Activists in the UCU union are resisting a planned levy on members announced by general secretary Jo Grady.
Grady said the levy would boost the union’s fighting fund. It has sparked anger from union members.
Several have questioned why all members should pay the same flat £15 rate when earnings are widely different.
Many casualised staff, who have suffered loss of hours and pay during the pandemic, were furious.
Workers were also angry at a UCU online meeting held to explain the levy last week, where there was no chance for members to voice their opinions.
Activists in the UCU Left said that Grady tried to blame problems in the union on left activists.
This included the idea that pushing for national strikes was financially reckless.
UCU Left said, “Members voted overwhelmingly for action in ballots. We were right to fight then and it is right to fight now.”
Some 16,000 people have joined the UCU since it fought to defend pensions, pay and conditions. There is a growing need for more resistance as now.
The Institute for Fiscal Studies suggested that 13 universities could go bust without a government bailout.
UCU Left said the union needs “a national campaign” to resist attacks on further and higher education.
Strike vote begins at Drax
Workers at the Drax power station in North Yorkshire were this week beginning a ballot for strikes to resist some 230 proposed redundancies.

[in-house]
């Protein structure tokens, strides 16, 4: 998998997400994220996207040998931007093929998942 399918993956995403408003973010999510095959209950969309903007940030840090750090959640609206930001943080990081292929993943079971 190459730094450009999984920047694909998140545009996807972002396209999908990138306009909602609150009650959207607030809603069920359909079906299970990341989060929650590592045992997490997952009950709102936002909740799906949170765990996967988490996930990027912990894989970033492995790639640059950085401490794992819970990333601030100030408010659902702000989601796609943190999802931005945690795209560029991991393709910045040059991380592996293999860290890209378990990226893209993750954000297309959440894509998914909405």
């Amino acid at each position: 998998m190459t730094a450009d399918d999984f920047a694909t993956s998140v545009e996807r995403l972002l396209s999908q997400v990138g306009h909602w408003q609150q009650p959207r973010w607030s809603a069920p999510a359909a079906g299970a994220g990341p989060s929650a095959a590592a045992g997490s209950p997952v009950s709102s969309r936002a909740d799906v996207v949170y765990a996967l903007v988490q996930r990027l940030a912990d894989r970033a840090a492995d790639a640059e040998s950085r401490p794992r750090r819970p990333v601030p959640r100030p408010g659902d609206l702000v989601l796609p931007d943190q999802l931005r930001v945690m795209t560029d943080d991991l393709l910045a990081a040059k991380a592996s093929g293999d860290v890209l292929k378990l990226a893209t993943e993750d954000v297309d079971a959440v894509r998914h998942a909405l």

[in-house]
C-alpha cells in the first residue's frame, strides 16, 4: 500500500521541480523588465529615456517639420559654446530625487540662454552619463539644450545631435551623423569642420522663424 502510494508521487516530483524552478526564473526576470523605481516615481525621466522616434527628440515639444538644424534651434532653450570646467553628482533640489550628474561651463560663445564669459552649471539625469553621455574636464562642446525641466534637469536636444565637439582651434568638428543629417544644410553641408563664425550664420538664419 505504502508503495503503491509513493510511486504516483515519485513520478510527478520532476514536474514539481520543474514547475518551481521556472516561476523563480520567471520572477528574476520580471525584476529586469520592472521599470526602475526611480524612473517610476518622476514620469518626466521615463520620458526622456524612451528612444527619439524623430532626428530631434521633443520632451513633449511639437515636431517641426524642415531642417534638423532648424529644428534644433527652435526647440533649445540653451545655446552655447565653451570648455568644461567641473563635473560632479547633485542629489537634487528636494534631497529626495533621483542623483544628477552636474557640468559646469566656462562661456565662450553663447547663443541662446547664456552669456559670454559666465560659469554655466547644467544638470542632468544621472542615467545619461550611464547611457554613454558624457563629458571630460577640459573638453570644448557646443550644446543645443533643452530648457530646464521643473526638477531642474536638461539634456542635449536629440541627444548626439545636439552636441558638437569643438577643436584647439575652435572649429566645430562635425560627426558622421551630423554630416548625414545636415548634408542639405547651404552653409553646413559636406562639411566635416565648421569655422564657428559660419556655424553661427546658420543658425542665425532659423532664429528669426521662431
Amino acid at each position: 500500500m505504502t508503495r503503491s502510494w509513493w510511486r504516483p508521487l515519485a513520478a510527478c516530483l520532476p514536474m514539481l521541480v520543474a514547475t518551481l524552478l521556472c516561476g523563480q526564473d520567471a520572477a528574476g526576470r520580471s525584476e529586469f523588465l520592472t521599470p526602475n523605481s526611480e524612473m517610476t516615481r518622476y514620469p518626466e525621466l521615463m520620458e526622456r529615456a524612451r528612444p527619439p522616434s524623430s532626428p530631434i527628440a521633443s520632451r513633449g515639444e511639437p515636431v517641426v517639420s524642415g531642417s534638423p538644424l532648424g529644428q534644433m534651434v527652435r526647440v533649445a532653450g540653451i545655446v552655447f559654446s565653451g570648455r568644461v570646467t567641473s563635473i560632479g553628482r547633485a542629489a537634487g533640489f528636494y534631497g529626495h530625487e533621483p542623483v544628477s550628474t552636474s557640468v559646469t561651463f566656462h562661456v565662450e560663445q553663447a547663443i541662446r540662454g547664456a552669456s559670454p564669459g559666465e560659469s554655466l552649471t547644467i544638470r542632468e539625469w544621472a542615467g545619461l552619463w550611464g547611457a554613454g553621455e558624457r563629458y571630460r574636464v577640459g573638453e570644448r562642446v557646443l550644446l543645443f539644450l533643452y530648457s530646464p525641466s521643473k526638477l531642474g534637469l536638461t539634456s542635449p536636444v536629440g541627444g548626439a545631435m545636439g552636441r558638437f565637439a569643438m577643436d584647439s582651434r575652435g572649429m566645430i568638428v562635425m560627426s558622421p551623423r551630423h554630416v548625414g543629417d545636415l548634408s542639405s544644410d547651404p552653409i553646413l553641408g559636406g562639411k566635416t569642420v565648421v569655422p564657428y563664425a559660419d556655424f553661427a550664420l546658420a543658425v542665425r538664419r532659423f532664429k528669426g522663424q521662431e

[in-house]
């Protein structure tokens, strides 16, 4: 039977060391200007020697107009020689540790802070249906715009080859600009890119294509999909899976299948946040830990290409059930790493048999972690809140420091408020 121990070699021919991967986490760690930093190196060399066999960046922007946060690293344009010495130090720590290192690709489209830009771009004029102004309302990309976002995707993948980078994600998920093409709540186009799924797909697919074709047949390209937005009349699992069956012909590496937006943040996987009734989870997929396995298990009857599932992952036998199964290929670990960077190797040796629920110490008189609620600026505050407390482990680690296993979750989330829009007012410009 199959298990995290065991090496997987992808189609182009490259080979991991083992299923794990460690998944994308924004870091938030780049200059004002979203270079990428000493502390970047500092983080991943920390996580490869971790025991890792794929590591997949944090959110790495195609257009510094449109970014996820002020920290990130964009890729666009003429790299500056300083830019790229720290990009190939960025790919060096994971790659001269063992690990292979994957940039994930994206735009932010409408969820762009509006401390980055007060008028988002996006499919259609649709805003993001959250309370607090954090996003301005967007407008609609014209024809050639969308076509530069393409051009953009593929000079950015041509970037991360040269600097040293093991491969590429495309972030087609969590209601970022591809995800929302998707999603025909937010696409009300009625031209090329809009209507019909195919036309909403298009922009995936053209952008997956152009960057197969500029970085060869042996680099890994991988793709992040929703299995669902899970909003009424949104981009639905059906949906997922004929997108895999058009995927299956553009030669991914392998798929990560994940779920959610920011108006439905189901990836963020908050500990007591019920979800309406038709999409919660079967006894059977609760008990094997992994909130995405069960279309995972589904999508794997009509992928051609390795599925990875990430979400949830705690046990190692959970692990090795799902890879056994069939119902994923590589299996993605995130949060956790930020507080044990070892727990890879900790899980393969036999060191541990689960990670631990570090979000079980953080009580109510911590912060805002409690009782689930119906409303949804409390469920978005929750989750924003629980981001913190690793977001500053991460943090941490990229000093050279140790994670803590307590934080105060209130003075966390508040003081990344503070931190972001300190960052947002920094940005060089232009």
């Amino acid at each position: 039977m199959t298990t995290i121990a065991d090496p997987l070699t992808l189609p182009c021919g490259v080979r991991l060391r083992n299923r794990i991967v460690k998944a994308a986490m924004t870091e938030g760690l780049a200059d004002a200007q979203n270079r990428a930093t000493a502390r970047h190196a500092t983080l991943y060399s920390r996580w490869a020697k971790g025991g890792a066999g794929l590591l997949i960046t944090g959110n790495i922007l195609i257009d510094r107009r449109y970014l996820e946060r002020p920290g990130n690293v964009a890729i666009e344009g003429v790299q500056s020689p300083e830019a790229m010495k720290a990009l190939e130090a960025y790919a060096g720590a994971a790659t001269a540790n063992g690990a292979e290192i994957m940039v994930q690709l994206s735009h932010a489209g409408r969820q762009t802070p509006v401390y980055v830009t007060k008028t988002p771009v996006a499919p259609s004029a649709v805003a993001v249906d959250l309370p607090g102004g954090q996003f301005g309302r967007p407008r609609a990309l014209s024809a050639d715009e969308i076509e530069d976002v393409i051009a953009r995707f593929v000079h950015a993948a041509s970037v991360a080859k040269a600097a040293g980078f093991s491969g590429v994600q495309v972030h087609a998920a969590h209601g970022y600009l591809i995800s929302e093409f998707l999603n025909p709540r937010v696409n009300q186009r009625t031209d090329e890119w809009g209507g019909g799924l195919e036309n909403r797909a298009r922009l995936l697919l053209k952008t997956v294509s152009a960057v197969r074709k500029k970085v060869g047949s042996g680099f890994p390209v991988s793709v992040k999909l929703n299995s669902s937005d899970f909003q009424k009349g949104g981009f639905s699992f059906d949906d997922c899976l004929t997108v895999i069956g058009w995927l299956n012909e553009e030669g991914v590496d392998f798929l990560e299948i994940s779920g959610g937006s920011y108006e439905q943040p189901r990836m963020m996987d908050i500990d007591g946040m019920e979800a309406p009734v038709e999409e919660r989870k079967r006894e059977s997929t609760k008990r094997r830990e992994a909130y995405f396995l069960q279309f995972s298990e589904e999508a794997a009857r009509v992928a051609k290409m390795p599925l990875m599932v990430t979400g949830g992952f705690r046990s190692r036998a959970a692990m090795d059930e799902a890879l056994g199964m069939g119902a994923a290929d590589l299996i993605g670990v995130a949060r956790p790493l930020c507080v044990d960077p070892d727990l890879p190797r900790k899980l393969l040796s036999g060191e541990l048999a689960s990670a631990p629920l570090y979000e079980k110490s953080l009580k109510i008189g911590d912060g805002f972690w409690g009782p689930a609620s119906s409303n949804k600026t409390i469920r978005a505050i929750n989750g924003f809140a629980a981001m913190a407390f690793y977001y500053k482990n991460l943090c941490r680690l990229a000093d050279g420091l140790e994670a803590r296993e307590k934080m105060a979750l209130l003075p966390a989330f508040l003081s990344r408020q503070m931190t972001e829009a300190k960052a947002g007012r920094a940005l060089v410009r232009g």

They have overwhelmingly rejected the latest offer from the company. In a consultative ballot 84 percent said no to the management plans.
The workers’ Unite union said that if workers vote for strikes it would be the first time that such action had taken place at the highly profitable plant. It is owned by Drax Group Ltd.
The dispute centres on the six-unit site at Selby, where the company is planning to close two coal-fired units next April.
The other four units are biomass, using wood chip pellets. The coal powered units are being replaced by gas generation ones.
There needs to be sustainable energy production, but workers must not pay the price for it.
Delay must not douse firefighters’ pay claim
Firefighters have been left waiting as employers missed a deadline to make a pay offer.
The FBU union has said it is disappointed not to have received an offer from fire service national employers, which was due on 1 July.
The FBU last month demanded an “immediate and substantial increase” to firefighter pay to tackle a decade of austerity and government pay freezes.
However, employers have cited “practical problems” with employer consultation meetings as a reason for the delay.
There must be no more delay in producing an offer that recognises firefighters’ worth.
Any pay agreement reached after the 1 July deadline must be backdated to that date.